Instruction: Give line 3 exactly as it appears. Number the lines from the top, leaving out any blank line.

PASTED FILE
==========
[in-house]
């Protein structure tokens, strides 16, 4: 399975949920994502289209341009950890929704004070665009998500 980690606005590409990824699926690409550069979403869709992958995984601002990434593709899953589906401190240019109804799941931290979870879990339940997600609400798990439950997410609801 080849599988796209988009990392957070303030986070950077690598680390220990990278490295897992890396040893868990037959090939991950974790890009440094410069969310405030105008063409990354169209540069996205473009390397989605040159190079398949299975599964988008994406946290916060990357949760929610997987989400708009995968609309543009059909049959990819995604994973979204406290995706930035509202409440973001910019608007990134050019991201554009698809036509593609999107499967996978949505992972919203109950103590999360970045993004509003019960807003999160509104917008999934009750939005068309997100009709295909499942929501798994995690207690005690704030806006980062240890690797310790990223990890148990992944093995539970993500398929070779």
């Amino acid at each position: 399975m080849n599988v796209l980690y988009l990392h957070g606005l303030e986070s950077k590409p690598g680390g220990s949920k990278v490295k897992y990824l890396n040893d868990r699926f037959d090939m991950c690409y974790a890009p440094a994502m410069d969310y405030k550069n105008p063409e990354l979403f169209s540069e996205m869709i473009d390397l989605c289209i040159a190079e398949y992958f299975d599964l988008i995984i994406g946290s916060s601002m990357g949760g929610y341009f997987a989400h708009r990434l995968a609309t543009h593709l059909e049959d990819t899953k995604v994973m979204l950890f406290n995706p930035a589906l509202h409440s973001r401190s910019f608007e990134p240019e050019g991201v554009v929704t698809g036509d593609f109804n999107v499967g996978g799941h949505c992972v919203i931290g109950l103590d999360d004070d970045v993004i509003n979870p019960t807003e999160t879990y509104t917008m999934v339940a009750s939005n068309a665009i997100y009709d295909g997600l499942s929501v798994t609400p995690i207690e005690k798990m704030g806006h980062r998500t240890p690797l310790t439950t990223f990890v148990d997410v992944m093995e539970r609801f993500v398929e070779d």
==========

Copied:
């Amino acid at each position: 399975m080849n599988v796209l980690y988009l990392h957070g606005l303030e986070s950077k590409p690598g680390g220990s949920k990278v490295k897992y990824l890396n040893d868990r699926f037959d090939m991950c690409y974790a890009p440094a994502m410069d969310y405030k550069n105008p063409e990354l979403f169209s540069e996205m869709i473009d390397l989605c289209i040159a190079e398949y992958f299975d599964l988008i995984i994406g946290s916060s601002m990357g949760g929610y341009f997987a989400h708009r990434l995968a609309t543009h593709l059909e049959d990819t899953k995604v994973m979204l950890f406290n995706p930035a589906l509202h409440s973001r401190s910019f608007e990134p240019e050019g991201v554009v929704t698809g036509d593609f109804n999107v499967g996978g799941h949505c992972v919203i931290g109950l103590d999360d004070d970045v993004i509003n979870p019960t807003e999160t879990y509104t917008m999934v339940a009750s939005n068309a665009i997100y009709d295909g997600l499942s929501v798994t609400p995690i207690e005690k798990m704030g806006h980062r998500t240890p690797l310790t439950t990223f990890v148990d997410v992944m093995e539970r609801f993500v398929e070779d």